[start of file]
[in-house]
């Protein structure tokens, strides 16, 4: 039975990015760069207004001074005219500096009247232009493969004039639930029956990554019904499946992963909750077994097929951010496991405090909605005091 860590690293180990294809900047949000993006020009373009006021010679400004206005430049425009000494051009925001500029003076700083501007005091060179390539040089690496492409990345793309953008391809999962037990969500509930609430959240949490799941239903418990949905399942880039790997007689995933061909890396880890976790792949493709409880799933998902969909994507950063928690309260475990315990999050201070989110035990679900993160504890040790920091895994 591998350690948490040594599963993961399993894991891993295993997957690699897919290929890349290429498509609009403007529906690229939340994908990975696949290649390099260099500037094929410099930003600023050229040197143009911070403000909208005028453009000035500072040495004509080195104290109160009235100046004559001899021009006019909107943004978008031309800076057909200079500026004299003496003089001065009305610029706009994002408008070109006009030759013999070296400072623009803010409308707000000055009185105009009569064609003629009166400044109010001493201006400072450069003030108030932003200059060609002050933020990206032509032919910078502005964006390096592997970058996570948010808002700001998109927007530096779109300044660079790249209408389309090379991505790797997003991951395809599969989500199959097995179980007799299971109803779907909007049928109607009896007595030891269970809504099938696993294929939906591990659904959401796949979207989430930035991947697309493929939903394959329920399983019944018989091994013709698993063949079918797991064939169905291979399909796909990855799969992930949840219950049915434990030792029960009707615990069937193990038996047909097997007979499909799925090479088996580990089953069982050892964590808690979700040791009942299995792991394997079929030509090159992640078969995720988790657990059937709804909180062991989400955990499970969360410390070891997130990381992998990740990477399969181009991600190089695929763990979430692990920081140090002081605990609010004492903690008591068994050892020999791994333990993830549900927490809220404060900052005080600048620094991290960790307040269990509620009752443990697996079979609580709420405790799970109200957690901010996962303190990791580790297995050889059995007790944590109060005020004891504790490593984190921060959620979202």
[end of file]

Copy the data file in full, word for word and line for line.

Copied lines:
[in-house]
């Protein structure tokens, strides 16, 4: 039975990015760069207004001074005219500096009247232009493969004039639930029956990554019904499946992963909750077994097929951010496991405090909605005091 860590690293180990294809900047949000993006020009373009006021010679400004206005430049425009000494051009925001500029003076700083501007005091060179390539040089690496492409990345793309953008391809999962037990969500509930609430959240949490799941239903418990949905399942880039790997007689995933061909890396880890976790792949493709409880799933998902969909994507950063928690309260475990315990999050201070989110035990679900993160504890040790920091895994 591998350690948490040594599963993961399993894991891993295993997957690699897919290929890349290429498509609009403007529906690229939340994908990975696949290649390099260099500037094929410099930003600023050229040197143009911070403000909208005028453009000035500072040495004509080195104290109160009235100046004559001899021009006019909107943004978008031309800076057909200079500026004299003496003089001065009305610029706009994002408008070109006009030759013999070296400072623009803010409308707000000055009185105009009569064609003629009166400044109010001493201006400072450069003030108030932003200059060609002050933020990206032509032919910078502005964006390096592997970058996570948010808002700001998109927007530096779109300044660079790249209408389309090379991505790797997003991951395809599969989500199959097995179980007799299971109803779907909007049928109607009896007595030891269970809504099938696993294929939906591990659904959401796949979207989430930035991947697309493929939903394959329920399983019944018989091994013709698993063949079918797991064939169905291979399909796909990855799969992930949840219950049915434990030792029960009707615990069937193990038996047909097997007979499909799925090479088996580990089953069982050892964590808690979700040791009942299995792991394997079929030509090159992640078969995720988790657990059937709804909180062991989400955990499970969360410390070891997130990381992998990740990477399969181009991600190089695929763990979430692990920081140090002081605990609010004492903690008591068994050892020999791994333990993830549900927490809220404060900052005080600048620094991290960790307040269990509620009752443990697996079979609580709420405790799970109200957690901010996962303190990791580790297995050889059995007790944590109060005020004891504790490593984190921060959620979202």